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Lesson 11 How can you talk to clients about radon risk?

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1 Lesson 11 How can you talk to clients about radon risk?

2 Slide 11-1 Radon: unlike other environmental risks Natural, not made by human activity –No villain to blame Not readily controlled by regulation –Solution depends on individual action –Decisions should be based on good information Mitigate? Test? Ignore? Procrastinate?

3 Slide 11-2 Barriers to communication Misconceptions about radon Apathy (lack of interest) Fear To deal with clients’ misconceptions, I provide accurate information about radon. To deal with apathy, I explain the risk of radon to a family’s health. To deal with fear, I address concerns about testing and mitigation. Inspector Hank James

4 Slide 11-3 Common misconceptions Radon risk is small Radon is not a problem in my area Radon risk can be determined by geography or home construction, not testing Radon testing is difficult and expensive Radon mitigation is difficult and expensive Radon gas is lighter than air and will rise to top of home –Greatest concentration in upper floors High radon levels require removing “contaminated” furnishings Other?

5 Slide 11-4 Why are people apathetic? No sensory clues show that radon is present –Radon has no taste, smell, or color Delay of many years before cancer develops –No immediate victims seen –Delay persuades people that radon is not a health problem Attitudes toward health risks –Skepticism: risk is not real –Fatalism: risk cannot be avoided Radon?

6 Slide 11-5 Why are people apathetic? Competition with other concerns in the “worry budget” Today’s worry schedule 9-10 AMWar 10-11Global warming 11-12 noonGas prices 12-1 PMBird flu pandemic 1-2Mad cow disease 2-3Obesity 3-4Terrorism 4:01-4:02Radon 4:02-5:00Political corruption

7 Slide 11-6 Radon in a worry budget Where is radon in your worry budget? Has its position changed since you began today’s training? What could you say to a client who says, “I’ve got more important things than radon to worry about”? If testing shows that your radon level is under 4 pCi/L, you might be able to cross radon off your worry budget without taking further action at this time. If testing shows that your radon level is 4 pCi/L or more, you might be able to cross radon off your worry budget by mitigating.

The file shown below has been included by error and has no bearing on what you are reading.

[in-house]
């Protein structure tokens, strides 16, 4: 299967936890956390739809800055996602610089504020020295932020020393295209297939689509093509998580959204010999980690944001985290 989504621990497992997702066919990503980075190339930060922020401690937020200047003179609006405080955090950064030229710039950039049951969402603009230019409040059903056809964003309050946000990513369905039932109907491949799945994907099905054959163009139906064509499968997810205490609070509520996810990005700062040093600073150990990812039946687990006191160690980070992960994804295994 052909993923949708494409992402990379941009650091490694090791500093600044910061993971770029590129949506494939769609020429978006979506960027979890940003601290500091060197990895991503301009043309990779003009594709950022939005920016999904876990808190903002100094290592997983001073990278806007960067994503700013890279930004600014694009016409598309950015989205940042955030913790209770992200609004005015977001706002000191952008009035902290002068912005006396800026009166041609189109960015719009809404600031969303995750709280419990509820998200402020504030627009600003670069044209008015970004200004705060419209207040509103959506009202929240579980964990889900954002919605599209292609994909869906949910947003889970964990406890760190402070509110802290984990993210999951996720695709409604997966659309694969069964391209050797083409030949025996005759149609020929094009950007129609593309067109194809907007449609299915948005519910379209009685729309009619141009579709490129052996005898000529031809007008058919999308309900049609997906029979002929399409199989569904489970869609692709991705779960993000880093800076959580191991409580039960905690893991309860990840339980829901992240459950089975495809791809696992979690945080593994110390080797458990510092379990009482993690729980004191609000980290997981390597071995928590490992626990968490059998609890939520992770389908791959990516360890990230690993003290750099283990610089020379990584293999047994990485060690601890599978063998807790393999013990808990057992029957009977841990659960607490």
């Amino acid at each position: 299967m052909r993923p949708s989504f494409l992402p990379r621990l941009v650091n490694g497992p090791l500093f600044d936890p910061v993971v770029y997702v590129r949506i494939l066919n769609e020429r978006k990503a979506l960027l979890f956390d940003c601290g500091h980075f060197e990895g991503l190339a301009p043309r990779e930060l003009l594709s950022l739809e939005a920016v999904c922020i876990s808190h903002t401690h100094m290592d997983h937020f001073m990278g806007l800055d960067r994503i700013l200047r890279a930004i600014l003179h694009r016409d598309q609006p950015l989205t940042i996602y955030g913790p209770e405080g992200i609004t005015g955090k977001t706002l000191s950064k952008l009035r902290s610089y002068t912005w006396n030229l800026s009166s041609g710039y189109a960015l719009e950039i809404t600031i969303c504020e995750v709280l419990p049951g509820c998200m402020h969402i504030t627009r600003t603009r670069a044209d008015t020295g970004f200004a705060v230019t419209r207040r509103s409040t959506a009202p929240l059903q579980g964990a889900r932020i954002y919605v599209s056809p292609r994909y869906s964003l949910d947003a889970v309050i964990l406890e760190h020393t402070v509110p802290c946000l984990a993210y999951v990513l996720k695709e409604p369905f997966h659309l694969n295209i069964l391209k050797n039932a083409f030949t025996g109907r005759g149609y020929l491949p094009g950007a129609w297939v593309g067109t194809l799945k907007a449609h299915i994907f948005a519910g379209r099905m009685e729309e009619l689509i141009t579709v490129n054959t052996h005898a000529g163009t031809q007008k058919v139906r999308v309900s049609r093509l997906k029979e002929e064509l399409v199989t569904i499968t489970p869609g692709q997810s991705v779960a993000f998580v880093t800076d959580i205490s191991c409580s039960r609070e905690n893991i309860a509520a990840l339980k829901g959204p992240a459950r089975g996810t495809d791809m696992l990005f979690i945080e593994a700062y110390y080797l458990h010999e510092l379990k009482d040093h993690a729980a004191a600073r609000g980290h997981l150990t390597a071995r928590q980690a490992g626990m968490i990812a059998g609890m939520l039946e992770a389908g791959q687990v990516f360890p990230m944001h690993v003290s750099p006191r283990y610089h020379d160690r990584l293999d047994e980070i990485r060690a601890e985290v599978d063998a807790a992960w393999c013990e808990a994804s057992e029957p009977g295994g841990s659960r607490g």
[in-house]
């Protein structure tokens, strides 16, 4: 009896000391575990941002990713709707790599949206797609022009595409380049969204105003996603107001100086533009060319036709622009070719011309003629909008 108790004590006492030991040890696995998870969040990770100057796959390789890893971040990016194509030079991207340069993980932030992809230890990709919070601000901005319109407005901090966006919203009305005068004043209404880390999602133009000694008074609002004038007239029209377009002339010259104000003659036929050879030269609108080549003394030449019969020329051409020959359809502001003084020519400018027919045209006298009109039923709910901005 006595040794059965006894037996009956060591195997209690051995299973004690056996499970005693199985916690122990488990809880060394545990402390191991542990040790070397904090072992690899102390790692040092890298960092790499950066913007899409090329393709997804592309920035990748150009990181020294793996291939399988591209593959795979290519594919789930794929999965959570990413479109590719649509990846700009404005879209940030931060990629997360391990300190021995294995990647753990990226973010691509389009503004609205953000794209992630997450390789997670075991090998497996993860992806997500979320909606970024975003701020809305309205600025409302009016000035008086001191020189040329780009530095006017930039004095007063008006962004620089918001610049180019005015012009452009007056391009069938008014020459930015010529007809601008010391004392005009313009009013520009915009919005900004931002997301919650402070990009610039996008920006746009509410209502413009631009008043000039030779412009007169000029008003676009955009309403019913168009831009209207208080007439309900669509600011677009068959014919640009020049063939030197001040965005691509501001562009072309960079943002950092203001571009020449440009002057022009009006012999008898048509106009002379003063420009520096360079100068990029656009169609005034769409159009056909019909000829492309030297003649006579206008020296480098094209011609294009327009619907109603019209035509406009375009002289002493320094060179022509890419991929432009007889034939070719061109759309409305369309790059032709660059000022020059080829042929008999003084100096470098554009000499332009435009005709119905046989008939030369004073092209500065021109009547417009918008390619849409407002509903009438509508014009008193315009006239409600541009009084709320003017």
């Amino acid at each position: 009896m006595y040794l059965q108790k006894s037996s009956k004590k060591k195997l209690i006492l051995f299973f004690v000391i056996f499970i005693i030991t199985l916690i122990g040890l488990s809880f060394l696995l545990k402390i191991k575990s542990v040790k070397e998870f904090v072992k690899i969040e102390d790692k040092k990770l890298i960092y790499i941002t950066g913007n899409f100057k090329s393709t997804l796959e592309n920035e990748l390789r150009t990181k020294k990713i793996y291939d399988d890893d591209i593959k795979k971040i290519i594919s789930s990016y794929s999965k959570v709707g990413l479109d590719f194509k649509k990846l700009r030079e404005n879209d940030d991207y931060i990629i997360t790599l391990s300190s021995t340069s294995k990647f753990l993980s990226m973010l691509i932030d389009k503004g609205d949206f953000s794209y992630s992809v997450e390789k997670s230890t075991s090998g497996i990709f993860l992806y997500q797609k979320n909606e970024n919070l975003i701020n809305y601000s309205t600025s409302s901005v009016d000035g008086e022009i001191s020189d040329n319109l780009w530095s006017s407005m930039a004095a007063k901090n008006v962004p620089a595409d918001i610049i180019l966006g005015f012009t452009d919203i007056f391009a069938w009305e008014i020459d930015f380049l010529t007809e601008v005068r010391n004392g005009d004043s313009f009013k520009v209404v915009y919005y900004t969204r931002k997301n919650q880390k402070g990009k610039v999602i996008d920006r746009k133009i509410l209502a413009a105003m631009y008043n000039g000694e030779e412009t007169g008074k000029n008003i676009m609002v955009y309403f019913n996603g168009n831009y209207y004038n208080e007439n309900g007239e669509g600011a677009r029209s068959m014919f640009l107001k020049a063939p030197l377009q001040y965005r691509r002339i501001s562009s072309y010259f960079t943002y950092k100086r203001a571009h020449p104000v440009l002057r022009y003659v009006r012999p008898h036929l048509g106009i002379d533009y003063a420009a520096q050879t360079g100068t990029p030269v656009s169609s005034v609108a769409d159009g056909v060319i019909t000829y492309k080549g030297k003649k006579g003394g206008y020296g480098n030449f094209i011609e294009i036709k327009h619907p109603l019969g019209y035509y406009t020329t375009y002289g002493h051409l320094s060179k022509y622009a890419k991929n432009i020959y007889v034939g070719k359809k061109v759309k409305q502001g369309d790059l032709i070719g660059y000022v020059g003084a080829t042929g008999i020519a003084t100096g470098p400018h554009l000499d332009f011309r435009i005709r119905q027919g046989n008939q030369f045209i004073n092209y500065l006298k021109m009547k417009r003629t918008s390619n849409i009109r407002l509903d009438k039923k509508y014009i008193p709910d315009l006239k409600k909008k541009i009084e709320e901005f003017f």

8 Slide 11-7 Radon communication challenges Alert the apathetic –“If people don’t get their houses checked, they should get their heads checked”— Robert Nulman Reassure the alarmed –Panic is not necessary, even with high radon levels Mitigation usually does not require extreme measures

9 Slide 11-8 EPA mitigation guidelines If radon level is equal to or greater than Mitigate within 4 pCi/LA few years 20 pCi/LA few months 200 pCi/LA few weeks

10 Slide 11-9 Fears about radon Distrust of contractors –Performing unnecessary repairs –Overcharging –Performing ineffective mitigation Loss of home value –Difficulty selling home –Lower sale price –Longer time to closing I know that there are reputable mitigation contractors. In my experience, homes generally do not lose value as a result of radon testing. And they’re usually not more difficult to sell. In fact, some people are interested in buying a home that already has an effective mitigation system in place.

11 Slide 11-10 Acting on radon risk People are more likely to act when they believe –The risk is a serious threat and –Reasonable ways to reduce the risk are within their reach There’s no doubt that radon causes lung and stomach cancer. But you can install a mitigation system, at a reasonable cost, that will reduce your risk.

12 Slide 11-11 Factors that help people act on radon risk Concern for family health, especially children’s health –Special concern with avoiding radiation –Cause of lung cancer, a dreaded disease Radon carries no benefits at all, so it is easy to give up Home inspector is trusted, credible source of information –Personal influence can encourage clients to mitigate if necessary People often most open to radon information when buying a home –Buyers and sellers focused on condition of home Testing and mitigation relatively easy and inexpensive